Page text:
Objective Oxidative stress appears to be a key factor in the pathogenesis of allergic diseases and a potential therapeutic target in allergy treatment. Allergic diseases are reportedly associated with reduced plasma levels of ascorbate, which is a key physiological antioxidant. Ascorbate prevents excessive inflammation without reducing the defensive capacity of the immune system. Methods An interim analysis of a multicenter, prospective, observational study was conducted to investigate the change in disease-specific and nonspecific symptoms (fatigue, sleep disorders, depression, and lack of mental concentration) during adjuvant treatment with intravenous vitamin C (Pascorbin®; Pascoe, Giessen, Germany) in 71 patients with allergy-related respiratory or cutaneous indications. Results Between the start and end of treatment, the mean sum score of three disease-specific symptoms decreased significantly by 4.71 points and that of four nonspecific symptoms decreased significantly by 4.84 points. More than 50% of patients took no other allergy-related medication besides vitamin C. Conclusions Our observations suggest that treatment with intravenous high-dose vitamin C reduces allergy-related symptoms. Our observations form a basis for planning a randomized controlled clinical trial to obtain more definitive evidence of the clinical relevance of our findings. We also obtained evidence of ascorbate deficiency in allergy-related diseases.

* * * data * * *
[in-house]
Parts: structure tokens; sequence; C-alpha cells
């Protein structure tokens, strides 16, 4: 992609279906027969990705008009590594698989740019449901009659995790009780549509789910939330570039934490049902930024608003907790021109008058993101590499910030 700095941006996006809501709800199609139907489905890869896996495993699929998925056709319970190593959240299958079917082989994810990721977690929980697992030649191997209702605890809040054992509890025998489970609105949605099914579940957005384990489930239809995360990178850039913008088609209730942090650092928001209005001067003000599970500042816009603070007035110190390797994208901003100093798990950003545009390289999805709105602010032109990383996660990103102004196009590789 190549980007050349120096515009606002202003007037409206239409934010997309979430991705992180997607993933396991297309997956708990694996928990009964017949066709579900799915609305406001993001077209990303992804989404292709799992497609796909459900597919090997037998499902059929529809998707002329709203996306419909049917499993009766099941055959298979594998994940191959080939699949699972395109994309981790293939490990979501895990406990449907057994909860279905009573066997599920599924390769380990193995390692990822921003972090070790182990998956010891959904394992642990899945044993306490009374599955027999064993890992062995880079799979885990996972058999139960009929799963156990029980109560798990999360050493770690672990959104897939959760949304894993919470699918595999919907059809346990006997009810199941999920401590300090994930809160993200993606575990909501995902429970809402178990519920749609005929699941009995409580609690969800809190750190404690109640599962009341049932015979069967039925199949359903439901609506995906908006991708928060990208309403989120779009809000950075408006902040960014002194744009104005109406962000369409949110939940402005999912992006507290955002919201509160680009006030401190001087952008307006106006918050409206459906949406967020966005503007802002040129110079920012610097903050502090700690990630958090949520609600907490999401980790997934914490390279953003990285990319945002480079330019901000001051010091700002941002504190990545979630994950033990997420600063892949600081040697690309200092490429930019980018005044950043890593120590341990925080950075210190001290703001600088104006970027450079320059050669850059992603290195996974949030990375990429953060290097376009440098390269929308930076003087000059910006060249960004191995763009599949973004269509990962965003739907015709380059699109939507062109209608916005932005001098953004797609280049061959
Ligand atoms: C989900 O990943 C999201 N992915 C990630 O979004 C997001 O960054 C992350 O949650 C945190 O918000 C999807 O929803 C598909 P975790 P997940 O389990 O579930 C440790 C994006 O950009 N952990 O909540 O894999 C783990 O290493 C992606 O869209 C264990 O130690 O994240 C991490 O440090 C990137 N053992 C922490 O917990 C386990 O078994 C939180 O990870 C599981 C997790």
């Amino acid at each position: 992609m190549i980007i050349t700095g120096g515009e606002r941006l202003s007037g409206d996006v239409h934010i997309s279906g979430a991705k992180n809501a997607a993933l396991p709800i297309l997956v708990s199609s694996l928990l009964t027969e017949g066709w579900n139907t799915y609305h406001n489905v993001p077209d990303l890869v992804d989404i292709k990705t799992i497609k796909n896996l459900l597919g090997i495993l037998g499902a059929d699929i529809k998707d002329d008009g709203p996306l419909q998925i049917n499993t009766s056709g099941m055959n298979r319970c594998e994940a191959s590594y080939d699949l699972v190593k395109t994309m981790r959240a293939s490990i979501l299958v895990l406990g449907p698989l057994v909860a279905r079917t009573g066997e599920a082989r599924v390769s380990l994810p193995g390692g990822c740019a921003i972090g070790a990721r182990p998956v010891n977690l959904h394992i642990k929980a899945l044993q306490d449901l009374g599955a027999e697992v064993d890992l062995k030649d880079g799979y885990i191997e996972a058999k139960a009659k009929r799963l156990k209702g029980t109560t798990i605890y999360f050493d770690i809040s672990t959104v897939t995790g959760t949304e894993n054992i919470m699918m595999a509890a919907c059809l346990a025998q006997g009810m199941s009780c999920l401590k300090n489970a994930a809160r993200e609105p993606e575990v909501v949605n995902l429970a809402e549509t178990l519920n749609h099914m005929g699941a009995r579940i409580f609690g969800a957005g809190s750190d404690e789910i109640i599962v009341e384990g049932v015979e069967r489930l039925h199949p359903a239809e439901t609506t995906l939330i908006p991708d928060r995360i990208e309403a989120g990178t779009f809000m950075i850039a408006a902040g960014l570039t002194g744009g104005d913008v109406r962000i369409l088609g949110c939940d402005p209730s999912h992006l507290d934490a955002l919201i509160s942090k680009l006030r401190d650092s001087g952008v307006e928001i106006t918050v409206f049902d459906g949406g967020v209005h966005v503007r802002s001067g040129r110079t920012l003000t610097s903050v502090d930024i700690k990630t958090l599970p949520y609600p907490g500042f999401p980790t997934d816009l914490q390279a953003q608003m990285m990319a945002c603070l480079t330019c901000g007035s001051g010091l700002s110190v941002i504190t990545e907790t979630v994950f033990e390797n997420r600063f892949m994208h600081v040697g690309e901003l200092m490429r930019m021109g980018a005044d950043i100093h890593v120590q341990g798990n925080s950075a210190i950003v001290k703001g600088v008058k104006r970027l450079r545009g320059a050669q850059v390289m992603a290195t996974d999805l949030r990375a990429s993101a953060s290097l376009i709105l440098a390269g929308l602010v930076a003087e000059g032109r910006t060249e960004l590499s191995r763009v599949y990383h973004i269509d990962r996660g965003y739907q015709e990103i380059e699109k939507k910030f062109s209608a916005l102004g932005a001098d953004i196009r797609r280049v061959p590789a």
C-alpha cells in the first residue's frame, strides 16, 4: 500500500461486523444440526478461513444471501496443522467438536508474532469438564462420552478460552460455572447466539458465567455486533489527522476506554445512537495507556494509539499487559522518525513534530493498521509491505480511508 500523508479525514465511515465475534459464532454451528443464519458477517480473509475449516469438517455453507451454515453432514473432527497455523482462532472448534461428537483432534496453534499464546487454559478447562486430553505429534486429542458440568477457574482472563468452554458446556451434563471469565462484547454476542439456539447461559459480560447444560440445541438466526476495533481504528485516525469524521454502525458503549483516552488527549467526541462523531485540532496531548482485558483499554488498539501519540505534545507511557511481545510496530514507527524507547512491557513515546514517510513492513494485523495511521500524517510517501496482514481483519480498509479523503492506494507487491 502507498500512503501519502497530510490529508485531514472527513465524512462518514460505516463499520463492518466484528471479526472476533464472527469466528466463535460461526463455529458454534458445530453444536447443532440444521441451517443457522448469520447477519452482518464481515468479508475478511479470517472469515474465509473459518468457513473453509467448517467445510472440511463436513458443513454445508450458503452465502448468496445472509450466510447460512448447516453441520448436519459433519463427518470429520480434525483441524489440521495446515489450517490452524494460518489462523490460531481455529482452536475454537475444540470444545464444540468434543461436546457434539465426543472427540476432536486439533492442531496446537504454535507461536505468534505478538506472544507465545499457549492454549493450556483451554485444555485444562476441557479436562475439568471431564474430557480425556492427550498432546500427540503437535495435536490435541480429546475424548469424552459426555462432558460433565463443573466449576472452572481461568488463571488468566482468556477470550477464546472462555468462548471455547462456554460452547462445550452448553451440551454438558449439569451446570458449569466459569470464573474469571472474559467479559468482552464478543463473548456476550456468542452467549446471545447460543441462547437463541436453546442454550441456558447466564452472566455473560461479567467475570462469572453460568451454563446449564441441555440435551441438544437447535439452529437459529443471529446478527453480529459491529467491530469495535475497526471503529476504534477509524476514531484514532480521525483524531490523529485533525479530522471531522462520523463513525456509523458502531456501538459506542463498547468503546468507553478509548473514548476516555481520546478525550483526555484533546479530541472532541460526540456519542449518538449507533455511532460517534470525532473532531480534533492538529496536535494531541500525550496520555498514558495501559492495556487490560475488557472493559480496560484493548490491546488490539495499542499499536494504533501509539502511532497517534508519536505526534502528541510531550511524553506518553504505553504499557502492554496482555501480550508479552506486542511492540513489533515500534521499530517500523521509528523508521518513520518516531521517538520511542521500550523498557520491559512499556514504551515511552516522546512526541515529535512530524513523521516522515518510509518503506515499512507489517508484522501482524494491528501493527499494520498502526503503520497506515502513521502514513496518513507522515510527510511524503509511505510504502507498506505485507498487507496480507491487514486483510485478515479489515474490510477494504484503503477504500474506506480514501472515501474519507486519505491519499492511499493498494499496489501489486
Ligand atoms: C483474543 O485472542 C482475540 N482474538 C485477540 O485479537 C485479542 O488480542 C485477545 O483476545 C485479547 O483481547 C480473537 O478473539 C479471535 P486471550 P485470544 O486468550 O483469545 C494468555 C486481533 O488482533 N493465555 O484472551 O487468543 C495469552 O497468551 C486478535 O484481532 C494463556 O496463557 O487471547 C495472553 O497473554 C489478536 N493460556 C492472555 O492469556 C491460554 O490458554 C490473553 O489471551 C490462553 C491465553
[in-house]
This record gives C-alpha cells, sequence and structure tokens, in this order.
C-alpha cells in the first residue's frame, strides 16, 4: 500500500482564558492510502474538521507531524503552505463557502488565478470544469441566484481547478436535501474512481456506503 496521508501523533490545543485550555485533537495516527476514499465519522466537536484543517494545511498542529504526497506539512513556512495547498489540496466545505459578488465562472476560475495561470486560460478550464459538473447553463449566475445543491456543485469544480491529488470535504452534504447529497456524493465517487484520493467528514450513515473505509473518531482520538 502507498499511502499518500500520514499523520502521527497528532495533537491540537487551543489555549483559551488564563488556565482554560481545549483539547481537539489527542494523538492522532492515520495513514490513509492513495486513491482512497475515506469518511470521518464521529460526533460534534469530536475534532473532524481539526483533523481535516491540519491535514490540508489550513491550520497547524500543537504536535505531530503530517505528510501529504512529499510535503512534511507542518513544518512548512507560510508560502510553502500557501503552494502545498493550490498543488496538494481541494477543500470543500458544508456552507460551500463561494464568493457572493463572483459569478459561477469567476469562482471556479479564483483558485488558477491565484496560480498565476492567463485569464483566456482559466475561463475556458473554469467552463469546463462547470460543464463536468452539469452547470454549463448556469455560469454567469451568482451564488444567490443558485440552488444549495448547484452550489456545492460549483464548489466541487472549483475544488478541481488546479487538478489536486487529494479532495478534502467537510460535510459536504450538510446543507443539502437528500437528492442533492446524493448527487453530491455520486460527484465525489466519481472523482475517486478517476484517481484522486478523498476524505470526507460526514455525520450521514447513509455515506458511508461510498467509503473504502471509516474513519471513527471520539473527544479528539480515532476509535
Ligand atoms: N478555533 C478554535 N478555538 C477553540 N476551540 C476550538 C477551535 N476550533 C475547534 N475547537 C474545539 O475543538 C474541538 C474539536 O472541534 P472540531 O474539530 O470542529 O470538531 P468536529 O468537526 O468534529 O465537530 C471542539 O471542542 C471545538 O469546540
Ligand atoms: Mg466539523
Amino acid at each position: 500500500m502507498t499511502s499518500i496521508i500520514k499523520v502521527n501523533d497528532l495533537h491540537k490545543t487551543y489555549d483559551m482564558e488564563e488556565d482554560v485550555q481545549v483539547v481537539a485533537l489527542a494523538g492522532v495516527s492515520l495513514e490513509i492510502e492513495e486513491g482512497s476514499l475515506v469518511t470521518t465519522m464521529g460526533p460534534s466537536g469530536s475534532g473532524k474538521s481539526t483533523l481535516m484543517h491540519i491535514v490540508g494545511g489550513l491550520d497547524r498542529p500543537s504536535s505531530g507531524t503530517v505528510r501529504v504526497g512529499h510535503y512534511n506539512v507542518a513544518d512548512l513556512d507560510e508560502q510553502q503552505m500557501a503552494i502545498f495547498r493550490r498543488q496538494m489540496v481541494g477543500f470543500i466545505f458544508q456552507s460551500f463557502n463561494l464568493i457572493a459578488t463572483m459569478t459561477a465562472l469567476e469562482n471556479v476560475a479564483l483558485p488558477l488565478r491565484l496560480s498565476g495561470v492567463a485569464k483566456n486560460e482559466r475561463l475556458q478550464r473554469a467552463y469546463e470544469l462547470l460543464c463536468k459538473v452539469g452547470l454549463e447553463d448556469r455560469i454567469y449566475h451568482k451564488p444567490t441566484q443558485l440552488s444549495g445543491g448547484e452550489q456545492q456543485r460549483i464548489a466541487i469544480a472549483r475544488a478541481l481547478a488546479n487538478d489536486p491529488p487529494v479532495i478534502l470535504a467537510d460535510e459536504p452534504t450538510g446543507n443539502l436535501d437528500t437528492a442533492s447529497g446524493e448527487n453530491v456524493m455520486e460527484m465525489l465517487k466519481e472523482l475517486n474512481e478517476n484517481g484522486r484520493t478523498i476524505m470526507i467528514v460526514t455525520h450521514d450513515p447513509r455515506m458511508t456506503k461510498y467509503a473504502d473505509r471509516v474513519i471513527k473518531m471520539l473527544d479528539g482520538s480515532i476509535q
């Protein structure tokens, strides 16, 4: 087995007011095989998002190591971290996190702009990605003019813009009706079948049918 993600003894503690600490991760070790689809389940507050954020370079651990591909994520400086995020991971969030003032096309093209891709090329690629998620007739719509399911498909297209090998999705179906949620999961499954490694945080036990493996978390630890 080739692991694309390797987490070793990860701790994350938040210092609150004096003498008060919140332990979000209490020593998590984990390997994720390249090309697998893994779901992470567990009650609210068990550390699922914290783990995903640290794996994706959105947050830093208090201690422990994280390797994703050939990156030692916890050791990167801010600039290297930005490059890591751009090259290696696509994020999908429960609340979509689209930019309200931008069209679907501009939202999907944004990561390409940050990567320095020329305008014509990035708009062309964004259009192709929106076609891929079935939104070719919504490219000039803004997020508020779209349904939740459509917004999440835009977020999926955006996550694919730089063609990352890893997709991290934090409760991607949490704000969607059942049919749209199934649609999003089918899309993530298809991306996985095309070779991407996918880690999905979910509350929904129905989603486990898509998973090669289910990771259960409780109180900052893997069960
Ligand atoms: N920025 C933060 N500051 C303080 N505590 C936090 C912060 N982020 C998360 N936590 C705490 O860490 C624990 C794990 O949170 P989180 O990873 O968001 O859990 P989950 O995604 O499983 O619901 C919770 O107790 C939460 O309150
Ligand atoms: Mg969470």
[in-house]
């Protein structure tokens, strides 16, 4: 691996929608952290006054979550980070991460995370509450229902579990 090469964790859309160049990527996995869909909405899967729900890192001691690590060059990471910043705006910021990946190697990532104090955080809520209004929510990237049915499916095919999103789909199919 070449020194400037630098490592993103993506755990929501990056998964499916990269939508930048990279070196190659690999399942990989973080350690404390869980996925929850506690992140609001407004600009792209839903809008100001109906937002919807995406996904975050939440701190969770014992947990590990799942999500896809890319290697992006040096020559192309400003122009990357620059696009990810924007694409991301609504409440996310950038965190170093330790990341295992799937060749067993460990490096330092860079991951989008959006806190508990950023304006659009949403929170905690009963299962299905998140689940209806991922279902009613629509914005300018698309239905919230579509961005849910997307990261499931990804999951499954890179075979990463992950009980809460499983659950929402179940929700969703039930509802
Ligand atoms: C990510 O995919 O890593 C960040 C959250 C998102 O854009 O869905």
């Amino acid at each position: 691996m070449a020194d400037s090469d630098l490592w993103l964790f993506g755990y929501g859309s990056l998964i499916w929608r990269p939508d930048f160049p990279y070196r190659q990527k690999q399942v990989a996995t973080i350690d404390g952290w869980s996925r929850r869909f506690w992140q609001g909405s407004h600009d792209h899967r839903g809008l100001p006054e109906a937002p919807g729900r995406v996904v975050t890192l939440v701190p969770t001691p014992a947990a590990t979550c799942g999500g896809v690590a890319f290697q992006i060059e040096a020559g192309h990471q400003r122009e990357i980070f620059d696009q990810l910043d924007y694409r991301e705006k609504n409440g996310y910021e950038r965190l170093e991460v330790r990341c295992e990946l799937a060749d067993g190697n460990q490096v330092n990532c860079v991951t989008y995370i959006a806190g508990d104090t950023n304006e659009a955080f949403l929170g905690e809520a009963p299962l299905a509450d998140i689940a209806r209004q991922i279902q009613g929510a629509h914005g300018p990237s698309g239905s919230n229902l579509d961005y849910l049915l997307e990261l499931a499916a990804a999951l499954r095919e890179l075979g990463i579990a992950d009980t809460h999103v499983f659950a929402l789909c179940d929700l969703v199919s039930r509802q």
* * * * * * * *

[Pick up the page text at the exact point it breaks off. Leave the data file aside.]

Trial registration: Clinical Trials NCT02422901.
Keywords: Ascorbic acid; allergic asthma; allergic rhinitis; dermatitis; eczema; human; intravenous administration; pruritus.